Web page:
@Ron Beasley: WRT Obamacare the standardized plans don’t really seem different enough within ranks to justify an expert, but I didn’t mean to use such a broad brush to smear insurance brokers, most of whom are like us, on the up and up, and who try to do right by their customers.

  19. @Megan McArdle:

    The medicare exchanges he was referring to were part of the Medicare Modernization Act passed in 2003 and have nothing to do with the Affordable Care Act.

    If you are the real Megan McArdle, shouldn’t you know that?

  20. Dave Schuler says:

    I think that most of the commentary about the site’s roll out is grossly premature. The only measurements that really count are how many enrollees they have by the end of the year and who they are.

  21. john personna says:

    I, like others here, have maintained large, busy, websites and had to debug them under the crush of usage. It’s hard. It’s also something you can’t really talk knowledgeably about from the outside.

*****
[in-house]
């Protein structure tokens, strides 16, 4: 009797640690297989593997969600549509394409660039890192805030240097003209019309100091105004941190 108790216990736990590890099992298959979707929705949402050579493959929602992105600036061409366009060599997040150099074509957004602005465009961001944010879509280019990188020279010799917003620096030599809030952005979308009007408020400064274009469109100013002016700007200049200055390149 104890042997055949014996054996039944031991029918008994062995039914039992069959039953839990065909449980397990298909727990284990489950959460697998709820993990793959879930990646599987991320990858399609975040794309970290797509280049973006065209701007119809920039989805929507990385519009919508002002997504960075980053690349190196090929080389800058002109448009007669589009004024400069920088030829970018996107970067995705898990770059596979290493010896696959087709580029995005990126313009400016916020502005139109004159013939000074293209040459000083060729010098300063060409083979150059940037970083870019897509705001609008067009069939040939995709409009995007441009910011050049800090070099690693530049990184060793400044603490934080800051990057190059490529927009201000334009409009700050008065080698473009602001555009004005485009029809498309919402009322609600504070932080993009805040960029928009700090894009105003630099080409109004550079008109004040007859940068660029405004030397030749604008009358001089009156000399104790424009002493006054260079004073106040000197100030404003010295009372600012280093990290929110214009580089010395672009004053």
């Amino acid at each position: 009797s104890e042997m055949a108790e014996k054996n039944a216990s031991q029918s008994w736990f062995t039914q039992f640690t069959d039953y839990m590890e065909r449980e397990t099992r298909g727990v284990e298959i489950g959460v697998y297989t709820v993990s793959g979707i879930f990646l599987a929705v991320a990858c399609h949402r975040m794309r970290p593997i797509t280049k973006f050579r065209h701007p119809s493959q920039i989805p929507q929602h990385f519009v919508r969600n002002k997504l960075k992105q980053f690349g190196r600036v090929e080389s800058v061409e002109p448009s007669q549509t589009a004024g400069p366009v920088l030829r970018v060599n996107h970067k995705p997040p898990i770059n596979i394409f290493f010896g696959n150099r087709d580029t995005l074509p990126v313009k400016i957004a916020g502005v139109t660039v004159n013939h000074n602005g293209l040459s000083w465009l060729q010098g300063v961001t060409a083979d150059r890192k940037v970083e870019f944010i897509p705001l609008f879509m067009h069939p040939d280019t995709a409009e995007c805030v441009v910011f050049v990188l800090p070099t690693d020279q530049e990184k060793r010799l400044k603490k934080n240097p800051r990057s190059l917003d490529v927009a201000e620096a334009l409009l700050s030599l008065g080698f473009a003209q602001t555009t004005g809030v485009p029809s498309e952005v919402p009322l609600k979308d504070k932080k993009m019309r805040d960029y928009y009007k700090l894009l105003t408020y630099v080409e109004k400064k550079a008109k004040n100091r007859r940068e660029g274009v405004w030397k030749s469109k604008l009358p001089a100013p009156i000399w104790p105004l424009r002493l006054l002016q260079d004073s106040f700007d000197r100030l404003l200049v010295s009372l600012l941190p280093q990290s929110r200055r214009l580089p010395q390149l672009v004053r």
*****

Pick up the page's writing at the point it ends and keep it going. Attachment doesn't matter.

We know that analysts and administrators are pouring over system logs right now, trying to back trace errors, to see which which were just load, which were just bugs, and which were bugs that showed up under load, and all other combinations.

    It will take a while to shake out.

    After all, you only know you understand the problem, for reals, when your fix is installed and working. Until then smoking guns and red herrings compete for your attention.

  22. David M says:

    I really do think the individual state exchanges deserve more attention, whether or not they are having problems.

  23. Tyrell says: